Books by Kurt Vonnegut
NPR stories about Kurt Vonnegut
Kurt Vonnegut aspired to be a sort of "cultivated eccentric." Reviewer Drew Toal says a new collection of Vonnegut's letters — by turns hilarious, heartbreaking and mundane — reveals just how uneccentric the writer actually was.
More than 5,000 of you nominated. More than 60,000 of you voted. And now the results are in. Explore the winners of NPR's Top 100 Science-Fiction and Fantasy survey — an intriguing mix of classic and contemporary titles.
Immerse yourself in these satisfying summer selections, from "new" India to post-"dot com" San Francisco to the streets of Brooklyn. Plus: a reissue of Kurt Vonnegut's novels and mysterious short fiction from E.L. Doctorow.
Vonnegut's blend of anti-war sentiment and satire made him one of the most popular writers of the Vietnam era, and his words still resonate with a new generation fighting abroad. On Thursday, the Library of America will republish four of the late author's novels, including Slaughterhouse-Five.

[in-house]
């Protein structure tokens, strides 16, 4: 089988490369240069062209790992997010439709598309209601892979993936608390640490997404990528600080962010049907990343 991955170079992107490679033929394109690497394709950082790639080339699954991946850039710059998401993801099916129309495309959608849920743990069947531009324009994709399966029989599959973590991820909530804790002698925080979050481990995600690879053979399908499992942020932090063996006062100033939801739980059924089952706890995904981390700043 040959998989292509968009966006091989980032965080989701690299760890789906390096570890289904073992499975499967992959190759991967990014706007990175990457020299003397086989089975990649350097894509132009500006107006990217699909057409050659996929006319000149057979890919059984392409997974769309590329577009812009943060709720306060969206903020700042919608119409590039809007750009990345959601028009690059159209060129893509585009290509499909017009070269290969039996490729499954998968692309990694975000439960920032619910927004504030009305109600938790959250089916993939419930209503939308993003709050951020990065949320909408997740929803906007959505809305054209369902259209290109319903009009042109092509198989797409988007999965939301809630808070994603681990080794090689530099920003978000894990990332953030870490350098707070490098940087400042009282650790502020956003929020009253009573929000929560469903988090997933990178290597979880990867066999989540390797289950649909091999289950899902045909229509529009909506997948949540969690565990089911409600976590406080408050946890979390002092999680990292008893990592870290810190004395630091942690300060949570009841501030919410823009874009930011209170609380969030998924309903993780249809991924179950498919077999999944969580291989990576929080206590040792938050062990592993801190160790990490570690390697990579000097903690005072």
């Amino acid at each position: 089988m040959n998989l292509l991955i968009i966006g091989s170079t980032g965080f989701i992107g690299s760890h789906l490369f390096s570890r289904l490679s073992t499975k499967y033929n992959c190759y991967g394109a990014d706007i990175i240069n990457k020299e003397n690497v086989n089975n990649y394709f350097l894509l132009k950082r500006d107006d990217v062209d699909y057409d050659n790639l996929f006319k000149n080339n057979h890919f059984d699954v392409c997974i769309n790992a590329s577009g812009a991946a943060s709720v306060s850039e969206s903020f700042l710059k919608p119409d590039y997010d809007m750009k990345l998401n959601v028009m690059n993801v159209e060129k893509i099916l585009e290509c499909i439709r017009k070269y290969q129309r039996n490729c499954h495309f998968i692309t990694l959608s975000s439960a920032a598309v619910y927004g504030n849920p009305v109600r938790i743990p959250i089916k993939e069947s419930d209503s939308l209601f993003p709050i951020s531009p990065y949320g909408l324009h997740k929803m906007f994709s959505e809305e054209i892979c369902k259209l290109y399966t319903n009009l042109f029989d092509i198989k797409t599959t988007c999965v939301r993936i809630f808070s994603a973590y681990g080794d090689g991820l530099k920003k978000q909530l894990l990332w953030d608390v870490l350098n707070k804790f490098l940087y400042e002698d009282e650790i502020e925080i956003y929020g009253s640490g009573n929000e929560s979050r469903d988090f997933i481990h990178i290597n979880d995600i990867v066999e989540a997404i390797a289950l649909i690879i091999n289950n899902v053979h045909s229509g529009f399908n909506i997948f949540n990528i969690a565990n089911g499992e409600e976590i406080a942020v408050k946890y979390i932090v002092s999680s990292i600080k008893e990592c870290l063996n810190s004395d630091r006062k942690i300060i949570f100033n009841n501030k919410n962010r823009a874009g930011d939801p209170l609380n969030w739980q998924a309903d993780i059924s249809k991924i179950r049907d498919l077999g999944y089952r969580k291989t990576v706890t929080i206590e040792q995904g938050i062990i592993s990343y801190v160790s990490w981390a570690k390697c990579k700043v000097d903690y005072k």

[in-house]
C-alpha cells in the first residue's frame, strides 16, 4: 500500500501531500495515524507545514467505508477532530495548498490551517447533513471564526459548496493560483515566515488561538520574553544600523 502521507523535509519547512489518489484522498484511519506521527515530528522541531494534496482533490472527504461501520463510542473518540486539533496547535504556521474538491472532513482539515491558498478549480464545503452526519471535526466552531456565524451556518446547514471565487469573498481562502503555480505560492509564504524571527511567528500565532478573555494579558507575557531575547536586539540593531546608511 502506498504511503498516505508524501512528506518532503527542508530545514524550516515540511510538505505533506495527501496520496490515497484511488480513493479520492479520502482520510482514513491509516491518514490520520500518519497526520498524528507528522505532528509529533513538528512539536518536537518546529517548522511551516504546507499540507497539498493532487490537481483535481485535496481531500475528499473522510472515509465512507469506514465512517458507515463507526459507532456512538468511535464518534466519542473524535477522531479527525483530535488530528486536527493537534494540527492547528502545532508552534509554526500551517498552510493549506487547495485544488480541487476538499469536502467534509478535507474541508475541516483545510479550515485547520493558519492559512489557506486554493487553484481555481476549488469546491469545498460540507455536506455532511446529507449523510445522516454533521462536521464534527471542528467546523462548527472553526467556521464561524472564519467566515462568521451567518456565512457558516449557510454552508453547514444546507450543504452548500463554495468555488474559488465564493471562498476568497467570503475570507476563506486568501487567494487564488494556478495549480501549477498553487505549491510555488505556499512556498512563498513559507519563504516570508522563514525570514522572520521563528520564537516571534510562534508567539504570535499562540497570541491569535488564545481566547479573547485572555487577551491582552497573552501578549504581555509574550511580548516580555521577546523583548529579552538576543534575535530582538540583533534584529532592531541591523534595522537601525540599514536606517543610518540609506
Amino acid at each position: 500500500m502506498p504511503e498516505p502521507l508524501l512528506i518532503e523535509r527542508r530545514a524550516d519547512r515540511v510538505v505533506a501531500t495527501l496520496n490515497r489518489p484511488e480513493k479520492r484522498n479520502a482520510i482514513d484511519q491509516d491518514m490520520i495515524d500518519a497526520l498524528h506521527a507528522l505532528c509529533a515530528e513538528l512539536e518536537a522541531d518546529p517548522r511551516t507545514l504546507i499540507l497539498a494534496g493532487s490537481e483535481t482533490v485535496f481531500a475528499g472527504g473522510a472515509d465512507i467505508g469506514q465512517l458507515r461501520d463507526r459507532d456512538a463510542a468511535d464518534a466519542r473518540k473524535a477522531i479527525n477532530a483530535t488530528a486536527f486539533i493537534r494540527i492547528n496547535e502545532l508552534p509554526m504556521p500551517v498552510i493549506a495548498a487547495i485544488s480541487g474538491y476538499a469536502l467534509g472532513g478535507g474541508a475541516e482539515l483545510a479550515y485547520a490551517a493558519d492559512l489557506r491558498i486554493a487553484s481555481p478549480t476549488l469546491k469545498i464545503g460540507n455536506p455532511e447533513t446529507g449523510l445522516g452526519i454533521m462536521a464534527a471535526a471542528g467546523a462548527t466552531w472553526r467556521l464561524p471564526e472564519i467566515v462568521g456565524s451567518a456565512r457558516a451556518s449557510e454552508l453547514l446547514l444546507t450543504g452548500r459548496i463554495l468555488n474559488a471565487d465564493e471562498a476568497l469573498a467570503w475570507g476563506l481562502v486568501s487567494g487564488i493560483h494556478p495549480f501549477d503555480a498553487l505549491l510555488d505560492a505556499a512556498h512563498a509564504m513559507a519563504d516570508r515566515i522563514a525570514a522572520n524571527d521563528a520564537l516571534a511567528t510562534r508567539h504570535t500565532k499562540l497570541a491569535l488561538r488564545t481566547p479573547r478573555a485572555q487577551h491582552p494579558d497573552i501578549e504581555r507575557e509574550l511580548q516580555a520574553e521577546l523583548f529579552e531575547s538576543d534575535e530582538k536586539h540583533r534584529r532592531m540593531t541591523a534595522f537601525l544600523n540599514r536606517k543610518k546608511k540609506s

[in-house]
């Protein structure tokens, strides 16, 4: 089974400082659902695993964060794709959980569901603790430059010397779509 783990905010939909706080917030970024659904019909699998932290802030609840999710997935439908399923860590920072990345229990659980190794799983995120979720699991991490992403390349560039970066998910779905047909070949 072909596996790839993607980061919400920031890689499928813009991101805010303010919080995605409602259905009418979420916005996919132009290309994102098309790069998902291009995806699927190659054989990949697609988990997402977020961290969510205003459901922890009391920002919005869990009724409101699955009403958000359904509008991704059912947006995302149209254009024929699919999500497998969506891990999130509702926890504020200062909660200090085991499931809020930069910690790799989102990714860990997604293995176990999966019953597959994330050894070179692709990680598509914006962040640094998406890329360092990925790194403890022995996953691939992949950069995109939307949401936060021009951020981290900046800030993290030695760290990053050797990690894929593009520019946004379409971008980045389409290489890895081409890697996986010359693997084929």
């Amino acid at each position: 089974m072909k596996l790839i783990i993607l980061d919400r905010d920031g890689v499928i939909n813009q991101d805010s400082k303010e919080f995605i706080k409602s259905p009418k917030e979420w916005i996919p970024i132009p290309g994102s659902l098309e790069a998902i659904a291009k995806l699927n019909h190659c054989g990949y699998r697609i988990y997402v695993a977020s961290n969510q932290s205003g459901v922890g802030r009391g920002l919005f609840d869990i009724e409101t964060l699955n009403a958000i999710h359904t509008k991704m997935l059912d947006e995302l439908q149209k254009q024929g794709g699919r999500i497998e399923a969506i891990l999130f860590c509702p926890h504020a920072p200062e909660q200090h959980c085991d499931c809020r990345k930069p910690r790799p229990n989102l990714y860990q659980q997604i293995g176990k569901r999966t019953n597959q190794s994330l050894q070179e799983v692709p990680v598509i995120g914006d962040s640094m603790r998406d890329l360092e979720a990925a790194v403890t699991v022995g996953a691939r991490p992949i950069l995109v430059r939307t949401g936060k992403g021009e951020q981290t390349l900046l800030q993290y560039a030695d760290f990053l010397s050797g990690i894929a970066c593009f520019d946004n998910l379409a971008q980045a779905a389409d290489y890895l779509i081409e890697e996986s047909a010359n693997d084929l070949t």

If we're all going to hell in a bucket, Ron Currie Jr. says, we might as well enjoy the ride. Currie recommends three titles for people who like to think about the end of days.
The ABC series Lost may focus on a mystical island, but it's also about larger themes like religious faith and the importance of community — the stuff of memorable novels.
This collection of Kurt Vonnegut's work features a miscellany of mostly early pieces — some fiction, some nonfiction — edited by his son Mark
Armageddon in Retrospect is the first collection of unpublished work by Kurt Vonnegut Jr., who died at age 84 in April 2007. The 12 short pieces are Vonnegut's reflections on peace, war and the human capacity for violence.
Leo Allen, a New York comic, challenged himself to read 100 books in a year's time. He's polished off 51 so far, and he seems to be gaining momentum. From science fiction to self-help, Allen offers a summer reading list that spans nearly a century of literature.
As part of The Long View series of conversations on Morning Edition, author Kurt Vonnegut talks with Steve Inskeep about how society has changed in the last 50 years.
From Player Piano to Slaughterhouse Five, Kurt Vonnegut has entranced readers with his incisive and often sardonic view of world events. He talks about A Man Without a Country, a new book of essays and speeches.